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Nikole Hannah-Jones named NABJ Journalist of the Year
Investigative reporter Nikole Hannah-Jones has been named the 2015 Journalist of the Year by the National Association of Black Journalists (NABJ).
This is contained in a press release by the NABJ.
The statement stats that the annual award recognizes a black journalist who has distinguished himself or herself with a body of work that has extraordinary depth, scope and significance to people in the African Diaspora.
Hannah-Jones won for her body of work about the continuing segregation of America's schools. The stories - which she wrote for ProPublica - offer a critical exploration of access to opportunity and educational equity.
Hannah-Jones, who recently was hired by The New York Times Magazine, also has written extensively about housing discrimination and the ongoing litigation of affirmative action, including recent Supreme Court cases such as Fisher v. University of Texas.
An "NABJ Baby," Hannah-Jones participated in NABJ's internship program and was placed at The News & Observer in Raleigh, N.C., while pursuing her master's degree in mass communications at the University of North Carolina, Chapel Hill.
"Nikole has done powerful work exploring the fight for all Americans, especially people of color, to achieve the 'American Dream.' Educational and economic opportunities are part of that dream," NABJ President Bob Butler said. "She used her investigative reporting skills to shine light where it was needed most, and to bring the issues of race and impropriety to the forefront. She is most worthy of NABJ's highest honor."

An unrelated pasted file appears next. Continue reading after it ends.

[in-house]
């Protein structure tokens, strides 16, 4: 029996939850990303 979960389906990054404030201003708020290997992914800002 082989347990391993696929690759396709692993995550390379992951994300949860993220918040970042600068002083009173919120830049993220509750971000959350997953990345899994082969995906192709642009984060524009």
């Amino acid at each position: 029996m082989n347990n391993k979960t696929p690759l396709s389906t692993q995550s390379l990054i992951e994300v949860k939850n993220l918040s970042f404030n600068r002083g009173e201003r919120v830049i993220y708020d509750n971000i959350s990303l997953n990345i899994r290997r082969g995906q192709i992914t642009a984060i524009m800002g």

Hannah-Jones will be honored with others at the association's Salute to Excellence Gala on Aug. 8 during NABJ's Annual Convention and Career Fair in Minneapolis. The gala recognizes journalism that best covered the black experience or addressed issues affecting the global black community in 2015.
Her coverage of federal failures to enforce the landmark 1968 Fair Housing Act won several awards, including Columbia University's Tobenkin Award for distinguished coverage of racial or religious discrimination. Her reporting has been featured in The New York Times, The Atlantic Magazine, The Huffington Post, Essence Magazine, The Week Magazine, Grist, Politico Magazine and on Face the Nation, This American Life, NPR, The Tom Joyner Morning Show, MSNBC, C-SPAN, Democracy Now and radio stations across the country.
The impact of Hannah-Jones's reporting on school segregation was felt in the national debate on race as well as in the relations between two high schools in Tuscaloosa, Ala. It also was felt in scores of school districts across the country, where students and their families were unaware that court orders requiring greater integration of their schools were still operative.
In addition, Hannah-Jones' reporting impacted federal education and civil rights officials who had to concede their oversight of legally mandated requirements for equal educational opportunities were broken.
Before going to ProPublica, Hannah-Jones worked at The Oregonian, where she won the Society of Professional Journalists Pacific Northwest Excellence in Journalism Award three times. She also was honored with the Gannett Foundation Award for Innovation in Watchdog Journalism.
Hannah-Jones has gone on reporting fellowships to Cuba and Barbados, where she wrote about race and education.
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